Fantasy can sometimes get a little weird when it comes to historical figures. You’ll see John F. Kennedy reinterpreted as a robot clone of a demon, you’ll discover Joan of Arc was actually part of a secret guild of magicians and more. Fantasy has a license to get a little weird with history and provide off-the-wall explanations for their great acts and the unsolved mysteries of history. So let’s take a look at some of the strangest, most out-there versions of classic historical figures you see in sci-fi and fantasy. Do you have any favorite bizarre ones that didn’t make the list? Say so in the comments!
Please note that in discussing how these historical figures are depicted, there will often be spoilers for the endings of various works. Read with caution.
Read or Die Characters
The historical figures features in Read or Die anime are superpowered clones of historical figures, rather than the actual original deal, but they’re weird enough to bear mentioning. The series features several well-known folks from history with weird powers- Jean Henri Fabre rides a giant mechanical grasshopper and controls insects. There are actually multiple Fabres, which grow quickly from child to adult-like insects. Gennai Hiraga has electric powers and even wields what seems to be a lightsaber. Eccentric monk Ikkyu Soujin is the leader of the clones. Genjo Sanzo has can control water, breath fire, fly on clouds and fight with an extendable staff.
The entire OVA hinges on the villain’s desire to reconstruct Beethoven’s “lost Death Symphony” which causes anyone who hears it to commit suicide. The plot is for this symphony to be heard worldwide and eliminate most of humanity and a clone of Beethoven is sent to do this, but is stopped.
Jack the Ripper in Black Butler and JoJo’s Bizarre Adventure
Jack the Ripper has made some interesting appearances in both the manga JoJo’s Bizarre Adventure and Black Butler. In JoJo’s, Jack is made into a vampire by the antagonist Dio Brando. He keeps scalpels buried in his body and then uses them as weapons.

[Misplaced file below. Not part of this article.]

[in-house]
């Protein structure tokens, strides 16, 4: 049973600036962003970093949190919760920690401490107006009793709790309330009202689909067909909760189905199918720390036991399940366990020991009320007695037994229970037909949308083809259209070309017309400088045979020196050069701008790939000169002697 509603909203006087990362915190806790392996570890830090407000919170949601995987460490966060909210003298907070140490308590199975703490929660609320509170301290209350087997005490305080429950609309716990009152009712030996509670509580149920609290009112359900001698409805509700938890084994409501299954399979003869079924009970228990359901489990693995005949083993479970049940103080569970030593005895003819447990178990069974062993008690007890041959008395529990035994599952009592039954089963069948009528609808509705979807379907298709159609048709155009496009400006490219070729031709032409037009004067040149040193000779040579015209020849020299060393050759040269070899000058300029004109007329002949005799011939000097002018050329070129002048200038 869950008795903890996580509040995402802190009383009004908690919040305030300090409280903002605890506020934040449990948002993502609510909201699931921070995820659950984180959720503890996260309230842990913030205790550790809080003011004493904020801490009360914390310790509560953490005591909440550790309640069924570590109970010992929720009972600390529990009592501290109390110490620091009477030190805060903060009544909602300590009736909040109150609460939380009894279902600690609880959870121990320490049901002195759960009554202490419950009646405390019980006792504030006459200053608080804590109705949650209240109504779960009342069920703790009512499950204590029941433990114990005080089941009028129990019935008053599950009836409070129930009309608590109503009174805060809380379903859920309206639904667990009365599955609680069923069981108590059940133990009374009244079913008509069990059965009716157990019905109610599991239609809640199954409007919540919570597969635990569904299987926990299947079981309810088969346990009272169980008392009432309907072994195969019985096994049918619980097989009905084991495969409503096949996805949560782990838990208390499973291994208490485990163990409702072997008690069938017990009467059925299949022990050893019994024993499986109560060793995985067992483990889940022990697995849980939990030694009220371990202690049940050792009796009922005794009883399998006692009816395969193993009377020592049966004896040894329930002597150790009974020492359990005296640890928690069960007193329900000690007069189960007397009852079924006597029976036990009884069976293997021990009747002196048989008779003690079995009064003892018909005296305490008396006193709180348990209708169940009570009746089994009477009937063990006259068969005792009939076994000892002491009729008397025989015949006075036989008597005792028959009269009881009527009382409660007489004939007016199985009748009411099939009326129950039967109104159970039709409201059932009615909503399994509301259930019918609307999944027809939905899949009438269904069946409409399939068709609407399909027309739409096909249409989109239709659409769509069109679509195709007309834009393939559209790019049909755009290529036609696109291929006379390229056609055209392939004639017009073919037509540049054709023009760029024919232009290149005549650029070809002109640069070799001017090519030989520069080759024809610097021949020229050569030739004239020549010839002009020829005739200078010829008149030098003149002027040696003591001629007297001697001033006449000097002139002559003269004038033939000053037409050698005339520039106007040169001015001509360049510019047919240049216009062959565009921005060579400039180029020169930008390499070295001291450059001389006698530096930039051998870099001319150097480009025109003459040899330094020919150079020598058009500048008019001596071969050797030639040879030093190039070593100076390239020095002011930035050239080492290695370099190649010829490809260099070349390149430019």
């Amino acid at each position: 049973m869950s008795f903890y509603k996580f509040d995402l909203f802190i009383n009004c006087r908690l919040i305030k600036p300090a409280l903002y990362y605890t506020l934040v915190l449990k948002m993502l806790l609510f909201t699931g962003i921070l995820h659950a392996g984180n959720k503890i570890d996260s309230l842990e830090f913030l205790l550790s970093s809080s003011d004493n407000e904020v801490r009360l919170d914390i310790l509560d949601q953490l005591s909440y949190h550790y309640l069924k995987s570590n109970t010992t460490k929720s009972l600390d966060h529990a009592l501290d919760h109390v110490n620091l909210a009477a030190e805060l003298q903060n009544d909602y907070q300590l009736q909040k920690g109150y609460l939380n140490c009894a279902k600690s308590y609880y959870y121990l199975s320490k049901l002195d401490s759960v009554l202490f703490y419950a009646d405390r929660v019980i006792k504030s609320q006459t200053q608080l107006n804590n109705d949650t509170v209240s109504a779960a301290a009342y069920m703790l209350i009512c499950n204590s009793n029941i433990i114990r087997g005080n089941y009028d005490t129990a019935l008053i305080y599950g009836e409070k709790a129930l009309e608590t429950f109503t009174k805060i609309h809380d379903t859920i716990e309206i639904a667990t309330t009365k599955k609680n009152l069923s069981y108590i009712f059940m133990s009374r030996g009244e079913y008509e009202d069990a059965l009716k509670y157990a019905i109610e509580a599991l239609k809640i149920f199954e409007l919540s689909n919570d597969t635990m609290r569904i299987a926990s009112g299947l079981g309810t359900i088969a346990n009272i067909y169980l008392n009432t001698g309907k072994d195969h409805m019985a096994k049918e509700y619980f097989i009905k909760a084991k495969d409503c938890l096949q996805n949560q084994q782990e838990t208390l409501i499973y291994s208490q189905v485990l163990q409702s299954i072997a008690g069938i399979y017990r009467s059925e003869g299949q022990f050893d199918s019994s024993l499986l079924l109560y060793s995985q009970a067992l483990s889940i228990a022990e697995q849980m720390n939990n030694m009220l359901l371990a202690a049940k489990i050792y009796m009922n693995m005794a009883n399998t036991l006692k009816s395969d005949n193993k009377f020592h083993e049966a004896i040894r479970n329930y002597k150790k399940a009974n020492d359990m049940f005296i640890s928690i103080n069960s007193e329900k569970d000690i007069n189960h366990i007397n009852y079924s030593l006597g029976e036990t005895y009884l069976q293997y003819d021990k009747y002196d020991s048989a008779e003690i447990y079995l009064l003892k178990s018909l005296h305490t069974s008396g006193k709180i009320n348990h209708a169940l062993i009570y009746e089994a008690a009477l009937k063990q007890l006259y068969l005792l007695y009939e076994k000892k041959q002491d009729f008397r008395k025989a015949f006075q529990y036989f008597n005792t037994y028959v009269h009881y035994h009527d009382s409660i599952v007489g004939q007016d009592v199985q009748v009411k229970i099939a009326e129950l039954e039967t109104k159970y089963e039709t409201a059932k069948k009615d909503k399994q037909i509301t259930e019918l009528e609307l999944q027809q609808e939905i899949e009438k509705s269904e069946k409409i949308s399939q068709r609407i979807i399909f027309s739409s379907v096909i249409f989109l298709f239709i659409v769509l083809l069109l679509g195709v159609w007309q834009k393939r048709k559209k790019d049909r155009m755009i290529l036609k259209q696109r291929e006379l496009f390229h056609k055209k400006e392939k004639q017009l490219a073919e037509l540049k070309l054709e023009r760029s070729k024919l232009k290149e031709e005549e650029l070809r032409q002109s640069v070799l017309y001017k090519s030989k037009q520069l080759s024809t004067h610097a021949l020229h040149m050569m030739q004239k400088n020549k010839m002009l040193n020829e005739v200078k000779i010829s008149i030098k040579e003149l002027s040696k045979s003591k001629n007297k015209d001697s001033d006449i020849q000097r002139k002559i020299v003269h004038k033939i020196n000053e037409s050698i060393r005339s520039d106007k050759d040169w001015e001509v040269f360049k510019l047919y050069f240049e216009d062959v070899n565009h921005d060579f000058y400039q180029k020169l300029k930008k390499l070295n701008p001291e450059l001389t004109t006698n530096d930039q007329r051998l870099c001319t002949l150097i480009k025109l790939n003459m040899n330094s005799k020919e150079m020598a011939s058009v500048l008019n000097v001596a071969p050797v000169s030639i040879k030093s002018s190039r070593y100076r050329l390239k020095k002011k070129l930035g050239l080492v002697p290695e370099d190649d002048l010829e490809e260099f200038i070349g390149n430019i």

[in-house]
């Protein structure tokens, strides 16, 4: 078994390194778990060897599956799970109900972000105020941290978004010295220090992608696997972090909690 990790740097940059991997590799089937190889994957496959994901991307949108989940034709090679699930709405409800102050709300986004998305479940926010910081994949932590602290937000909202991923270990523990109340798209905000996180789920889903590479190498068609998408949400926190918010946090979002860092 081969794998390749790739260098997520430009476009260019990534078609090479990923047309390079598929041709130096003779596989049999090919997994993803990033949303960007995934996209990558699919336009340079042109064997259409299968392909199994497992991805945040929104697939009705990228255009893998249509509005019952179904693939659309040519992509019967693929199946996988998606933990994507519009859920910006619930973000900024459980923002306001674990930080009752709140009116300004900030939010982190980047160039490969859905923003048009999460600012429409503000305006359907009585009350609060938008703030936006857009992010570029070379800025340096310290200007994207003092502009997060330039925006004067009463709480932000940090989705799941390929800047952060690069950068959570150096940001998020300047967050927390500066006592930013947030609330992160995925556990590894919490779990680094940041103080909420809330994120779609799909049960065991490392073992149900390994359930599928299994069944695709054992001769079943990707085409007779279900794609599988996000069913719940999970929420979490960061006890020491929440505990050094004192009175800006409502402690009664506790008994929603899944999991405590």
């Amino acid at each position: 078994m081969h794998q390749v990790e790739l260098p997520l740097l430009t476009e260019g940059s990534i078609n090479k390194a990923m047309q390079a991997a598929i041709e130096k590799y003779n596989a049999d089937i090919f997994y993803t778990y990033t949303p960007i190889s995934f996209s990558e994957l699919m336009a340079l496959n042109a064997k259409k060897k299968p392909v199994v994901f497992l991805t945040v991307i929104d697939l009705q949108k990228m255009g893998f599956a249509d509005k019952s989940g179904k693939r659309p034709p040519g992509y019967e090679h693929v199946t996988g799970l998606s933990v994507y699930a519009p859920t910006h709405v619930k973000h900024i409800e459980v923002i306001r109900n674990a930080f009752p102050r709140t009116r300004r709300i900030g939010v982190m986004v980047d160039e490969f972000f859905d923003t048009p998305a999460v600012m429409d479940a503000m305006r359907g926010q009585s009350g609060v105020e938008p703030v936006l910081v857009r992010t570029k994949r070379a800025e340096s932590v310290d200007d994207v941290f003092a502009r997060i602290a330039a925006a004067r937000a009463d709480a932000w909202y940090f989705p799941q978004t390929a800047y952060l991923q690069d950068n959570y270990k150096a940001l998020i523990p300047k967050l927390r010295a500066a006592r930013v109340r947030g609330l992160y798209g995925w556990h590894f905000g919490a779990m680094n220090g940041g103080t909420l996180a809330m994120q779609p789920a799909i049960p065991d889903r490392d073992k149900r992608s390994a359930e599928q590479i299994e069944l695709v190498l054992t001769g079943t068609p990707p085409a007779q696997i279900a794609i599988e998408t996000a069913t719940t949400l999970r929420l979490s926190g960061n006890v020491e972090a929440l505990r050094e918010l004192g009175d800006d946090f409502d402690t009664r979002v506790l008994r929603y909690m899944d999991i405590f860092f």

In Black Butler, Jack’s real identity is a woman named Angelina Dalles. She teams up with a grim reaper called Grell Sutcliff to commit her crimes. She worked at a hospital and the sex workers she murdered were all abortion patients of hers and she removed their wombs when she killed them.
Abraham Lincoln: Vampire Hunter
The title here is pretty self-explanatory. This novel and movie depicts Abraham Lincoln as a dude who secretly hunted vampires. In fact, the premise of this is taken so far that Lincoln abolishing slavery is now because of vampires. Apparently, vamps were a big fan of the slave trade because it allowed them to easily buy victims. And yes, the Confederates have an army of vampires. By the way, Lincoln learned about the vampire slaying biz from a “good” vampire and he also talks to Edgar Allen Poe, who also knows about vampires. Sadly, Edgar is murdered by vamps later on. So is Lincoln’s son and his first fiancé Anne Rutledge. At the end of the novel, after Lincoln is shot by John Wilkes Boothe, his vampire teacher turns Lincoln himself into a vampire, stating that some men are just too interesting to die. Centuries later, he stay in the White House as a guest of JFK and listens to Martin Luther King’s “I have a dream” speech.
Queen Victoria: Demon Hunter
Queen Victoria: Demon Hunter inspired Abraham Lincoln: Vampire Hunter, but it lesser known. Once again. It’s a pretty straightforward deal: Queen Victoria fights demons that threaten the royal family, which include zombies, werewolves and vampires. She does this with the help of the Protektorate, a gang of warriors. The monsters even kidnap her beloved Prince Albert, prompting her to wade into the thick of it and rescue him.
Gustave Eiffel in Umbrella Academy
The Umbrella Academy comic reveals that the guy who designed the Eiffel Tower is in fact, a zombie robot mad scientist, who remained alive long past his expiration date. The comic thus contains the frankly beautiful line “And just as I expected? Zombie Robot Gustave Eiffel!”
Martin Luther King and more in Men in Black: The Animated Series
Men in Black: the Animated Series revealed that Martin Luther King Jr., Raffi and John Lennon were in fact robots powered by tiny peace-loving aliens called Arquillians. There’s a twist for you.
John F. Kennedy from Teen Titans